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  1. #1
    elainevdw's Avatar
    elainevdw is offline Senior Member
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    Best way to freeze chicken broth?

    So I did my usual chicken soup recipe today (minus the rice), except I took a cue from the Primal cookbook and added the carcass back in to simmer for an extra few hours after the chicken was done and the meat was off the bone. I topped off the water in the pot, not really thinking about how big the pot is...



    Suffice to say, I now have probably over a gallon of broth!! (The pickle jar on the right is at least 80oz.) I just started Primal this week so I have no idea how long it's going to take to eat it all. So... What's the best way to freeze it? In ice cube trays might make it dethaw easier, but a whole tray isn't hardly a worthwhile serving of broth.

    Also, will freezing it harm its nutritional value at all?

    Thanks

    It's really delicious, by the way. I couldn't find chicken feet at the grocery store, Asian market or butcher, but at least the bird came with its neck and innards for once.

    Oh, and guess what else? That pickle jar used to be what I stored my whole wheat flour in. Repurposed yet again.

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    CattyB's Avatar
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    Two ideas:

    1) Put it back in the pot and reduce, reduce, reduce! That way, a few 'ice cubes' worth will make a decent serving when reconstituted.

    2) Go ahead and freeze those cubes as is, then transfer them into a few 1 gallon freezer bags...or just freeze the bags full in the spot they will occupy until needed (to save space).
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    Freezing won't affect the nutritional value at all, but if you put hot chicken stock in the freezer it might affect the texture of everything else in the freezer! I'd advise cooling your stock quickly with ice water (or at least tap water) before you freeze it.

    As above, you can concentrate it a bit more by putting it over heat again. Boiling it will evaporate water faster than it will degrade the gelatin, so you'll be left with even more concentrated stock than you currently have.

    I freeze mine in muffin trays for a few hours, and then transfer into plastic bags. Each muffin-shaped block is about 200mL, which makes it useful for making sauces without having to thaw an entire container of stock.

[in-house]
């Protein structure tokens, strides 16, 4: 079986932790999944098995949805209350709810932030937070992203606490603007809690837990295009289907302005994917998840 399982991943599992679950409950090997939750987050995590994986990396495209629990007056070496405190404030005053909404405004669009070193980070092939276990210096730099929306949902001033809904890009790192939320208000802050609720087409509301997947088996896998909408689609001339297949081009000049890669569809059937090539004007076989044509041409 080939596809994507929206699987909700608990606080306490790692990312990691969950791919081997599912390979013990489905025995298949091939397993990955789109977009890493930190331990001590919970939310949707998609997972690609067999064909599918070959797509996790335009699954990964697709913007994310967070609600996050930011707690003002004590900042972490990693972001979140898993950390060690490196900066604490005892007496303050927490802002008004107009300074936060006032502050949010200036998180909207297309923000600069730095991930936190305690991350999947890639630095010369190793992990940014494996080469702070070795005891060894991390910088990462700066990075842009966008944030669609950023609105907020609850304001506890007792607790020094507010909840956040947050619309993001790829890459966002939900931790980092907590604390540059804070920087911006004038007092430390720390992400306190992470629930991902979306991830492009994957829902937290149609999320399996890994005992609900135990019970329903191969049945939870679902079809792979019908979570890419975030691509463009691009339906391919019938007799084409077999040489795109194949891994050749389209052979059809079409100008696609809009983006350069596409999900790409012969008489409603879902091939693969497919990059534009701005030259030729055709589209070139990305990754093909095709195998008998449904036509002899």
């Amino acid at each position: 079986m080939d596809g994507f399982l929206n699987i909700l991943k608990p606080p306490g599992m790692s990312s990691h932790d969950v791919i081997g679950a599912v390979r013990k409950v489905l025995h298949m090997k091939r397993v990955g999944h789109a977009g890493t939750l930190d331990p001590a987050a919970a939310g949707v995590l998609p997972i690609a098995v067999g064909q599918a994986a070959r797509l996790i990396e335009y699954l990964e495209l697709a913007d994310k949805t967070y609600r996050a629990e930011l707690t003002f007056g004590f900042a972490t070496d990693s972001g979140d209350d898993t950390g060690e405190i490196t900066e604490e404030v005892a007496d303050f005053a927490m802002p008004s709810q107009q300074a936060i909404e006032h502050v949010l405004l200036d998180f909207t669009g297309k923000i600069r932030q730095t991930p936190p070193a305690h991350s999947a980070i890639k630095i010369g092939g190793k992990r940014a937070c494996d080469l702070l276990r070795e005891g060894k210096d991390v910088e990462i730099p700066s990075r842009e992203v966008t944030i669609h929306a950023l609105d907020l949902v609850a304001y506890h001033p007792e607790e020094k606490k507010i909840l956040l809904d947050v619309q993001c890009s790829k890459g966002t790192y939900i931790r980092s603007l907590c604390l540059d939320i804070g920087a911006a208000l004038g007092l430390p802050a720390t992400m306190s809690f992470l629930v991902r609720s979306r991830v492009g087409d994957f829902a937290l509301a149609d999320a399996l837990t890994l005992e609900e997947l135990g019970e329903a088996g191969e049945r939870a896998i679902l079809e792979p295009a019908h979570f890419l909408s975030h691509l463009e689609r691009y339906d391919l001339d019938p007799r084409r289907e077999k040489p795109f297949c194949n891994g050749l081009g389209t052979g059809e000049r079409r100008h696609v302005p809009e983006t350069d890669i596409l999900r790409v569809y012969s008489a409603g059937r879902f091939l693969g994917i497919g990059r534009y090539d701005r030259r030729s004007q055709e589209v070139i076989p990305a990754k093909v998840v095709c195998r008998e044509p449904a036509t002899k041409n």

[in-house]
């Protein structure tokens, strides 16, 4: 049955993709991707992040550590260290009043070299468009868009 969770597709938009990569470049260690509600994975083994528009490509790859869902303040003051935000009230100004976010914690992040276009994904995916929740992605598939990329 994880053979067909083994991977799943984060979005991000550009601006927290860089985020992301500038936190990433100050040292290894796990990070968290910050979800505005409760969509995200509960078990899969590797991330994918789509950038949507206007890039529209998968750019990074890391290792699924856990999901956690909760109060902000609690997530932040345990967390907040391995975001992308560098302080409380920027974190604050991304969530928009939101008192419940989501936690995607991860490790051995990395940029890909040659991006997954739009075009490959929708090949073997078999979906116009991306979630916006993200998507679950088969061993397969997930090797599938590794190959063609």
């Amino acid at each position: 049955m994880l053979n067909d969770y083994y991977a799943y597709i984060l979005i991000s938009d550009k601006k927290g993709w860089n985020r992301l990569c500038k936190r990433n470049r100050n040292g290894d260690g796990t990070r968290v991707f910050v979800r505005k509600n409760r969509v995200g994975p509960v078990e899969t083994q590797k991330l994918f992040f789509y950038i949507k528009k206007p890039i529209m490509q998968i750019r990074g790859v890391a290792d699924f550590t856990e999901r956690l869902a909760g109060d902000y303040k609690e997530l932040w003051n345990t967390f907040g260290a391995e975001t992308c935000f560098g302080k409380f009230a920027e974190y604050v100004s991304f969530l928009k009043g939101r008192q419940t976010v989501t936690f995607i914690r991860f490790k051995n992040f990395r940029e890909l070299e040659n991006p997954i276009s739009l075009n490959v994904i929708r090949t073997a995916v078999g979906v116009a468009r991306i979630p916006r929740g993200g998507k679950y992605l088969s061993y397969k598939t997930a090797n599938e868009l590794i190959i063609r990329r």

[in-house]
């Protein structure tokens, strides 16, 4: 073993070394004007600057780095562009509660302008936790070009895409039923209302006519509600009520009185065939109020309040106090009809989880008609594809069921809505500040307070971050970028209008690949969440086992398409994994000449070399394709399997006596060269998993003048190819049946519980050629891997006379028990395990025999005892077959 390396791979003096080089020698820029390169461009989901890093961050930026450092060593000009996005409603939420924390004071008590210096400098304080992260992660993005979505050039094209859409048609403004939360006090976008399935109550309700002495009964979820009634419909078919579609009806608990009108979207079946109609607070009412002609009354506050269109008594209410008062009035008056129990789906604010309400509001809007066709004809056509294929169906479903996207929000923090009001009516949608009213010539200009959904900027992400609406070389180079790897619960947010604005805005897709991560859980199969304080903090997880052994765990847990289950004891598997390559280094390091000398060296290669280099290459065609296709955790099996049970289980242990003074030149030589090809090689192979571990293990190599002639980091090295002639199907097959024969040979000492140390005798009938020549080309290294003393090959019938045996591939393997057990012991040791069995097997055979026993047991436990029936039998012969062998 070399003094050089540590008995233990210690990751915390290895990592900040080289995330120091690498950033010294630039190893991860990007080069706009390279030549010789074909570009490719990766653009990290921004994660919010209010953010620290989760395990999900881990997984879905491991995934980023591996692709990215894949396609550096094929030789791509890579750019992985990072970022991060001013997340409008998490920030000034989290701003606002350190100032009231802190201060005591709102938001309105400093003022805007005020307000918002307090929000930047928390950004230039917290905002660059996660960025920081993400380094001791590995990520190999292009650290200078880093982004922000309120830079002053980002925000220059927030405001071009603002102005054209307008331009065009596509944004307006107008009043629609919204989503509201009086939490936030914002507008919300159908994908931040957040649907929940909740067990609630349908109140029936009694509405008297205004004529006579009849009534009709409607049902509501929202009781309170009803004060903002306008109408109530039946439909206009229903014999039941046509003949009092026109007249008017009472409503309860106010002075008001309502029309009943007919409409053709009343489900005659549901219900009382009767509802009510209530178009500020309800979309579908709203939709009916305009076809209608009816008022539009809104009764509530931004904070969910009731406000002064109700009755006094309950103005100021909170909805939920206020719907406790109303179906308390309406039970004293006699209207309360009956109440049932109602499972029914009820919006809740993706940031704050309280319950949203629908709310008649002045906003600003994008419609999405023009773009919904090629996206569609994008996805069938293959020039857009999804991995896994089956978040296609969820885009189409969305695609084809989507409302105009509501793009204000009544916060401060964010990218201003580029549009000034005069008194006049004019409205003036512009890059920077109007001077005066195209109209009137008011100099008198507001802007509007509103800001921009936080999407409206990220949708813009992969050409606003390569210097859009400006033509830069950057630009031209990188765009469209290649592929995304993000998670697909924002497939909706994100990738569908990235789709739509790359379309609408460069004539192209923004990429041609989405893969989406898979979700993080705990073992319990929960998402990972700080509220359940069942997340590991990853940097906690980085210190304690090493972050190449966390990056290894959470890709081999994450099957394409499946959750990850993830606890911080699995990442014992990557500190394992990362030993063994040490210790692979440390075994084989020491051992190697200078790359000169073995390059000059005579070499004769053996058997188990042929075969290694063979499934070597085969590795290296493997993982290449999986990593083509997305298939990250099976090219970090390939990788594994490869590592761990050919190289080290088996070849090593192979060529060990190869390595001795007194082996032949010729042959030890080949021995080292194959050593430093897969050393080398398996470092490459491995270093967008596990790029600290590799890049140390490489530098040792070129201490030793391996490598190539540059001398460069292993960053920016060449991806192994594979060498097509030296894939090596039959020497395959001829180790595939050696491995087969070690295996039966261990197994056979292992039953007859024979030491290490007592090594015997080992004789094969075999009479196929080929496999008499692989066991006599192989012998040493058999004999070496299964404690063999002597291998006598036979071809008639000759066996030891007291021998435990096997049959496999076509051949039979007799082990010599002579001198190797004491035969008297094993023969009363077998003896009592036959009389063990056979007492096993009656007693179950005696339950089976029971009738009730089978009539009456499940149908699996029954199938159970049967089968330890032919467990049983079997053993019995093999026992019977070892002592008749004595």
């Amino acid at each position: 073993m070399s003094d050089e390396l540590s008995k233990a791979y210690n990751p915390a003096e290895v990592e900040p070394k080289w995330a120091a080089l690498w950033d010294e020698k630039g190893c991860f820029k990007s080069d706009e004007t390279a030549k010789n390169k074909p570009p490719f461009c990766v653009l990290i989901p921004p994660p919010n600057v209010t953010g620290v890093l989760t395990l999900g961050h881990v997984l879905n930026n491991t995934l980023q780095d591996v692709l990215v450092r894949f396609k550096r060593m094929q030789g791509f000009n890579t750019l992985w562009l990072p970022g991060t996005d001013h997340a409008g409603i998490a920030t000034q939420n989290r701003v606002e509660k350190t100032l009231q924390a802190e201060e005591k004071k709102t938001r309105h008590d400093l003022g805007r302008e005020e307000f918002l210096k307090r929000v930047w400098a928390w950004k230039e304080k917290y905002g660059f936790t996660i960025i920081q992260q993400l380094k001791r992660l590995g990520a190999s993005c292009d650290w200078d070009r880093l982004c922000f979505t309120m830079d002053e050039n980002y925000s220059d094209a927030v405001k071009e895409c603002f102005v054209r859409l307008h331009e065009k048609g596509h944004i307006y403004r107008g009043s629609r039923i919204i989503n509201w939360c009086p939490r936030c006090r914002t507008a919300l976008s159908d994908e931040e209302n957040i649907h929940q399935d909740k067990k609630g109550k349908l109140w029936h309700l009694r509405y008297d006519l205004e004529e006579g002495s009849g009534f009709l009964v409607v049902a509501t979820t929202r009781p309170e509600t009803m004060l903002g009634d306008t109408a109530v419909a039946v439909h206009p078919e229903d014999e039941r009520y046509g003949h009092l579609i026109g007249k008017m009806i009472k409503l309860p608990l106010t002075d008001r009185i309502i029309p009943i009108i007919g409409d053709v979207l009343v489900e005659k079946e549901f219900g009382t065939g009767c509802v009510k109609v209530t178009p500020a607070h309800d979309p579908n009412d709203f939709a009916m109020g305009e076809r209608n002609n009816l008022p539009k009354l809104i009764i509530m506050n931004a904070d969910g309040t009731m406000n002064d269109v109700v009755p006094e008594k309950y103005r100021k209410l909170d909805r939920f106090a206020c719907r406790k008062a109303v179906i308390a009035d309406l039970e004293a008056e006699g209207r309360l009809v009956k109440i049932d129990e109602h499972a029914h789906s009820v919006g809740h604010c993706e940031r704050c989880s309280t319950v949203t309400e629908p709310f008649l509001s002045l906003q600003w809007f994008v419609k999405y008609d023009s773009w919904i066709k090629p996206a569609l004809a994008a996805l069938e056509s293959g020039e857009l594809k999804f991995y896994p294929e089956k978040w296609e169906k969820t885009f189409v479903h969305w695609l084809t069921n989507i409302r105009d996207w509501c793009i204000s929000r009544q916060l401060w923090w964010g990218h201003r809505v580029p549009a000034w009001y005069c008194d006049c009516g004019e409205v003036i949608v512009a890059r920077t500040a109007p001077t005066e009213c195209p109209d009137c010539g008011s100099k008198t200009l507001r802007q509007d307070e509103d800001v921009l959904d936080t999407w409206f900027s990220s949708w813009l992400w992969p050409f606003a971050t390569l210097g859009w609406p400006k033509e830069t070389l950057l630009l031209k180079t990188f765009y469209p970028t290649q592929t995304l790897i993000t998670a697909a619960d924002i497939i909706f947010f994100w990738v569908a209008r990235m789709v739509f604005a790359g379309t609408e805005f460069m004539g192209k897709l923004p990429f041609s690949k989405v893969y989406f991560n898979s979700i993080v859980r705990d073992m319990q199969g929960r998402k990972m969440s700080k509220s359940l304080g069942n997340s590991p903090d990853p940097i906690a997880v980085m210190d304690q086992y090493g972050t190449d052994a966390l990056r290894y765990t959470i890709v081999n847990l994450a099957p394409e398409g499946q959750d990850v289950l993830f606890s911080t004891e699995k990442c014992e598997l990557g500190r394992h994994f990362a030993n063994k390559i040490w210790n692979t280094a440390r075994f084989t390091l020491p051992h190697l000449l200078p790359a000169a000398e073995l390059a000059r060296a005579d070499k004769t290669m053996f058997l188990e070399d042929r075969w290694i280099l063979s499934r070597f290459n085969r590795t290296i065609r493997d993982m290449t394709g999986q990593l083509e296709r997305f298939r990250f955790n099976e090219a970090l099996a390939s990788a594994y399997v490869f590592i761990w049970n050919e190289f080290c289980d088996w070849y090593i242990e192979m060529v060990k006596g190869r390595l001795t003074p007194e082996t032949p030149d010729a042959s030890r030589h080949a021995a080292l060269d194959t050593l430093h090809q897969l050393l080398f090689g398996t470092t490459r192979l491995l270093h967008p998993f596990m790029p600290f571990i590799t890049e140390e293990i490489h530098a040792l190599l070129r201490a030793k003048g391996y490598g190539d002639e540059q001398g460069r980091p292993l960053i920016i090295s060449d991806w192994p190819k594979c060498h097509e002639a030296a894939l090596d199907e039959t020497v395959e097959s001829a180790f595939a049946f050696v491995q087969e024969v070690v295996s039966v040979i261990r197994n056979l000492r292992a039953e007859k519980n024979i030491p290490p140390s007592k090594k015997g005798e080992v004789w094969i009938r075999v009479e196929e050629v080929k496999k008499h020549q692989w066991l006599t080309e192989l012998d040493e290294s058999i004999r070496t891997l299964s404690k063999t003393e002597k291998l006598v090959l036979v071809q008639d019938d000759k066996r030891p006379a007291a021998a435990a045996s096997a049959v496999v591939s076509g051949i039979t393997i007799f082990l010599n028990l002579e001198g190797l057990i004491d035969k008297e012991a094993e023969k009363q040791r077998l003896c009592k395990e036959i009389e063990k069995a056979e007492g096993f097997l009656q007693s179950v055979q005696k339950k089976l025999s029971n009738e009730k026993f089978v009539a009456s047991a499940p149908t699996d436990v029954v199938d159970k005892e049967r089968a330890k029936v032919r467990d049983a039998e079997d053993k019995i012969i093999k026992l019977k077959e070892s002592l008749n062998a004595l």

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    elainevdw's Avatar
    elainevdw is offline Senior Member
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    Oh, the reducing idea is great! And thanks for the tip on cooling before sticking it in the freezer. My fridge always tasted like onions until I figured out how to triple bag my chopped onions to keep the flavor from transferring.

    The broth is so good that it might not last the whole week after all, between me and my boyfriend. I know soy isn't technically primal, but a tablespoon of good, fermented miso paste mixed in with this broth is divine.

  5. #5
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    The broth is so good that it might not last the whole week after all, between me and my boyfriend. I know soy isn't technically primal, but a tablespoon of good, fermented miso paste mixed in with this broth is divine.
    Try using aluminum foil and a zip-lock bag.
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    Good suggestions from everyone. I read in Mark Bittman's "How to Cook Everything" that you can keep it in the fridge and bring it to a boil it every 3rd day and it will keep for a long time that way if you don't want to freeze it. I think it basically resets the "clock" by keeping any bacterial growth in check.

  7. #7
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    I always freeze mine in the portion size that I need to make a nice pot of soup in the winter. 3 to 4 cups in a Ziploc quart freezer bag. I keep at least ten to twelve bags in the freezer at all times as we are big soup eaters.

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    I bought a bunch of wide mouth canning jars, pints and quarts. I'm sick of plastic, the glass can be reused indefinitely (so far the lids are holding up great) and the ball canning jars box says "American Jars for American Jobs, Made in the USA for 125 years" which makes me happy that something is actually manufactured here.

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    Quote Originally Posted by Ferti View Post
    I bought a bunch of wide mouth canning jars, pints and quarts. I'm sick of plastic, the glass can be reused indefinitely (so far the lids are holding up great) and the ball canning jars box says "American Jars for American Jobs, Made in the USA for 125 years" which makes me happy that something is actually manufactured here.
    Glass jars have infinite uses! I can't believe I waited so long to buy them. Spices, Bacon fat, coconut milk, pickled everything...

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    Watch out...I've had glass jars break in the freezer...

    Have loved reducing the broth to put in ice cube containers, then tossing in some water to reconstitute.

    Love the muffin tin idea as well!
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